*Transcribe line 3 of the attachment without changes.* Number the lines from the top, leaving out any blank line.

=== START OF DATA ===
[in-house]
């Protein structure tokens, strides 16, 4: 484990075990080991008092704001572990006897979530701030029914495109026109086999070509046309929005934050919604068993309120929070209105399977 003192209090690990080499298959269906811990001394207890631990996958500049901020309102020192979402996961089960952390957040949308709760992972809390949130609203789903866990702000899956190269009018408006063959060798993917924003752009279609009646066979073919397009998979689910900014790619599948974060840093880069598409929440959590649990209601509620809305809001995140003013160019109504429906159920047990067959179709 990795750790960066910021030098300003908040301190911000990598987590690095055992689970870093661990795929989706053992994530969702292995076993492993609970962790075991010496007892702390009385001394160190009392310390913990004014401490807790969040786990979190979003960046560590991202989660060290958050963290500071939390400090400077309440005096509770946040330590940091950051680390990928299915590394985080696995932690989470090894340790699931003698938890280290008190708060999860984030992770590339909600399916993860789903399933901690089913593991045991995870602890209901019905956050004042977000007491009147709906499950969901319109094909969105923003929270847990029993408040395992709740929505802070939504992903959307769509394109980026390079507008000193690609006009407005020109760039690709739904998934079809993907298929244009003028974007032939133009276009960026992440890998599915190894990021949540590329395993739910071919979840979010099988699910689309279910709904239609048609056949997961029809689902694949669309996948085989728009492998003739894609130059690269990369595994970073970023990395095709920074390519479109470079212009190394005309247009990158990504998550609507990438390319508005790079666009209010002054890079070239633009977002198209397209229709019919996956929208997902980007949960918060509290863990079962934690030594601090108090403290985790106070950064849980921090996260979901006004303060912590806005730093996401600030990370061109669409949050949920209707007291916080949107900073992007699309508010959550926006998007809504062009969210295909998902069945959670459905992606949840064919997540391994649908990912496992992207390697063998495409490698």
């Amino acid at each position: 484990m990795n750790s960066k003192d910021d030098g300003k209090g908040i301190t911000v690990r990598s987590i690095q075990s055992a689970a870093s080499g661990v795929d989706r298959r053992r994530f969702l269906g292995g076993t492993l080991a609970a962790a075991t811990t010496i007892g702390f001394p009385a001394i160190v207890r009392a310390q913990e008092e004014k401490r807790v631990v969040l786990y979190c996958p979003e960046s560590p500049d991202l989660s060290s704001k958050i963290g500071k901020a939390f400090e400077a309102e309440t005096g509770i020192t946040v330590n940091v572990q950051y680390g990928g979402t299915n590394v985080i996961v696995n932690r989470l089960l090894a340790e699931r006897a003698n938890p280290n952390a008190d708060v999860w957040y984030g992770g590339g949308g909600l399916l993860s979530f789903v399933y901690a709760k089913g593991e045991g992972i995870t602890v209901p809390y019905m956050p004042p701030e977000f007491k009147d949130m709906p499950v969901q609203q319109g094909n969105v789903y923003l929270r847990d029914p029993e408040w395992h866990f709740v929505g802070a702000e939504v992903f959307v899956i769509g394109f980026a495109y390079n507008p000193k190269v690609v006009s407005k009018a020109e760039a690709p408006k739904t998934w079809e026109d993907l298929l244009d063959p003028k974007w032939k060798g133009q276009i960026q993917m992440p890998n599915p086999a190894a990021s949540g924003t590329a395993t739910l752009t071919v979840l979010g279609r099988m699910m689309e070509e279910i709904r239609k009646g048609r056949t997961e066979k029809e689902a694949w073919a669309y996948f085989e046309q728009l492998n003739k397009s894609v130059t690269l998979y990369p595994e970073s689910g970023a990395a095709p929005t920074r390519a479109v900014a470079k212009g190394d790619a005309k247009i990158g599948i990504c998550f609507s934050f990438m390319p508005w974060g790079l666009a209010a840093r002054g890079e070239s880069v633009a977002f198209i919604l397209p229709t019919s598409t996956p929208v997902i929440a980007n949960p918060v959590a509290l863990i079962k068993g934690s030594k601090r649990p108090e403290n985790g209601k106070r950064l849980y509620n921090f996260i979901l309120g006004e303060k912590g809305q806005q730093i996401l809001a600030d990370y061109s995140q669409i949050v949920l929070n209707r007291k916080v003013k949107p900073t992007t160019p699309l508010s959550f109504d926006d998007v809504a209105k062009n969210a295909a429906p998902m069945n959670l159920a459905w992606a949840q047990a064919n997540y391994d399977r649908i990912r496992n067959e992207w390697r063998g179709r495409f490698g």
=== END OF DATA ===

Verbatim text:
């Amino acid at each position: 484990m990795n750790s960066k003192d910021d030098g300003k209090g908040i301190t911000v690990r990598s987590i690095q075990s055992a689970a870093s080499g661990v795929d989706r298959r053992r994530f969702l269906g292995g076993t492993l080991a609970a962790a075991t811990t010496i007892g702390f001394p009385a001394i160190v207890r009392a310390q913990e008092e004014k401490r807790v631990v969040l786990y979190c996958p979003e960046s560590p500049d991202l989660s060290s704001k958050i963290g500071k901020a939390f400090e400077a309102e309440t005096g509770i020192t946040v330590n940091v572990q950051y680390g990928g979402t299915n590394v985080i996961v696995n932690r989470l089960l090894a340790e699931r006897a003698n938890p280290n952390a008190d708060v999860w957040y984030g992770g590339g949308g909600l399916l993860s979530f789903v399933y901690a709760k089913g593991e045991g992972i995870t602890v209901p809390y019905m956050p004042p701030e977000f007491k009147d949130m709906p499950v969901q609203q319109g094909n969105v789903y923003l929270r847990d029914p029993e408040w395992h866990f709740v929505g802070a702000e939504v992903f959307v899956i769509g394109f980026a495109y390079n507008p000193k190269v690609v006009s407005k009018a020109e760039a690709p408006k739904t998934w079809e026109d993907l298929l244009d063959p003028k974007w032939k060798g133009q276009i960026q993917m992440p890998n599915p086999a190894a990021s949540g924003t590329a395993t739910l752009t071919v979840l979010g279609r099988m699910m689309e070509e279910i709904r239609k009646g048609r056949t997961e066979k029809e689902a694949w073919a669309y996948f085989e046309q728009l492998n003739k397009s894609v130059t690269l998979y990369p595994e970073s689910g970023a990395a095709p929005t920074r390519a479109v900014a470079k212009g190394d790619a005309k247009i990158g599948i990504c998550f609507s934050f990438m390319p508005w974060g790079l666009a209010a840093r002054g890079e070239s880069v633009a977002f198209i919604l397209p229709t019919s598409t996956p929208v997902i929440a980007n949960p918060v959590a509290l863990i079962k068993g934690s030594k601090r649990p108090e403290n985790g209601k106070r950064l849980y509620n921090f996260i979901l309120g006004e303060k912590g809305q806005q730093i996401l809001a600030d990370y061109s995140q669409i949050v949920l929070n209707r007291k916080v003013k949107p900073t992007t160019p699309l508010s959550f109504d926006d998007v809504a209105k062009n969210a295909a429906p998902m069945n959670l159920a459905w992606a949840q047990a064919n997540y391994d399977r649908i990912r496992n067959e992207w390697r063998g179709r495409f490698g």